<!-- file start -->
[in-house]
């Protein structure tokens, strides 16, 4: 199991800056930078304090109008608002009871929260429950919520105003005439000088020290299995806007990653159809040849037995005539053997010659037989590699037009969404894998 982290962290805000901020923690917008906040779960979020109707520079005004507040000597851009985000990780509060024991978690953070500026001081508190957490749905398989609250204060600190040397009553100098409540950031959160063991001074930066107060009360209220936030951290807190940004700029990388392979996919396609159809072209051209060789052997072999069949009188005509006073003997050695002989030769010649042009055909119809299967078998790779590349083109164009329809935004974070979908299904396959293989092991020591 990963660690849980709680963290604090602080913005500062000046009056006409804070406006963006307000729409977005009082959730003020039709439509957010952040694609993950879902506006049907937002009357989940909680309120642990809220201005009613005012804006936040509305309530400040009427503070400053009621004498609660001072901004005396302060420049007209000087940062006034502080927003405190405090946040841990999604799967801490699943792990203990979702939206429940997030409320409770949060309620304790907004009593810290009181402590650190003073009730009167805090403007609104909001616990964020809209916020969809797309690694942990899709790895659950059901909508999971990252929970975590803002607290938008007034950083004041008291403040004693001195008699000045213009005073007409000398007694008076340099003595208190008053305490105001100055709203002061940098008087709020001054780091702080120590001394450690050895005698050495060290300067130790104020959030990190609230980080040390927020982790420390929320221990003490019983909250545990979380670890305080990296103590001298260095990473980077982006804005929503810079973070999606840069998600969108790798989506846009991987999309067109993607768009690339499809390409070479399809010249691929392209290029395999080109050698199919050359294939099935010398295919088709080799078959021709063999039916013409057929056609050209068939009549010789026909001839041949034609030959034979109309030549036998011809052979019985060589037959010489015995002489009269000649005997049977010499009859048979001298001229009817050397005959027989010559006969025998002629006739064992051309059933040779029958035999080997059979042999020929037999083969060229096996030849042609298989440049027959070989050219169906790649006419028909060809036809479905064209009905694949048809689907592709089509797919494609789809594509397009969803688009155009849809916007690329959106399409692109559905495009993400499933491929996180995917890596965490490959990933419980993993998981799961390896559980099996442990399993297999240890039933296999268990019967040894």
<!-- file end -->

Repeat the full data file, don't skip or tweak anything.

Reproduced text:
[in-house]
């Protein structure tokens, strides 16, 4: 199991800056930078304090109008608002009871929260429950919520105003005439000088020290299995806007990653159809040849037995005539053997010659037989590699037009969404894998 982290962290805000901020923690917008906040779960979020109707520079005004507040000597851009985000990780509060024991978690953070500026001081508190957490749905398989609250204060600190040397009553100098409540950031959160063991001074930066107060009360209220936030951290807190940004700029990388392979996919396609159809072209051209060789052997072999069949009188005509006073003997050695002989030769010649042009055909119809299967078998790779590349083109164009329809935004974070979908299904396959293989092991020591 990963660690849980709680963290604090602080913005500062000046009056006409804070406006963006307000729409977005009082959730003020039709439509957010952040694609993950879902506006049907937002009357989940909680309120642990809220201005009613005012804006936040509305309530400040009427503070400053009621004498609660001072901004005396302060420049007209000087940062006034502080927003405190405090946040841990999604799967801490699943792990203990979702939206429940997030409320409770949060309620304790907004009593810290009181402590650190003073009730009167805090403007609104909001616990964020809209916020969809797309690694942990899709790895659950059901909508999971990252929970975590803002607290938008007034950083004041008291403040004693001195008699000045213009005073007409000398007694008076340099003595208190008053305490105001100055709203002061940098008087709020001054780091702080120590001394450690050895005698050495060290300067130790104020959030990190609230980080040390927020982790420390929320221990003490019983909250545990979380670890305080990296103590001298260095990473980077982006804005929503810079973070999606840069998600969108790798989506846009991987999309067109993607768009690339499809390409070479399809010249691929392209290029395999080109050698199919050359294939099935010398295919088709080799078959021709063999039916013409057929056609050209068939009549010789026909001839041949034609030959034979109309030549036998011809052979019985060589037959010489015995002489009269000649005997049977010499009859048979001298001229009817050397005959027989010559006969025998002629006739064992051309059933040779029958035999080997059979042999020929037999083969060229096996030849042609298989440049027959070989050219169906790649006419028909060809036809479905064209009905694949048809689907592709089509797919494609789809594509397009969803688009155009849809916007690329959106399409692109559905495009993400499933491929996180995917890596965490490959990933419980993993998981799961390896559980099996442990399993297999240890039933296999268990019967040894």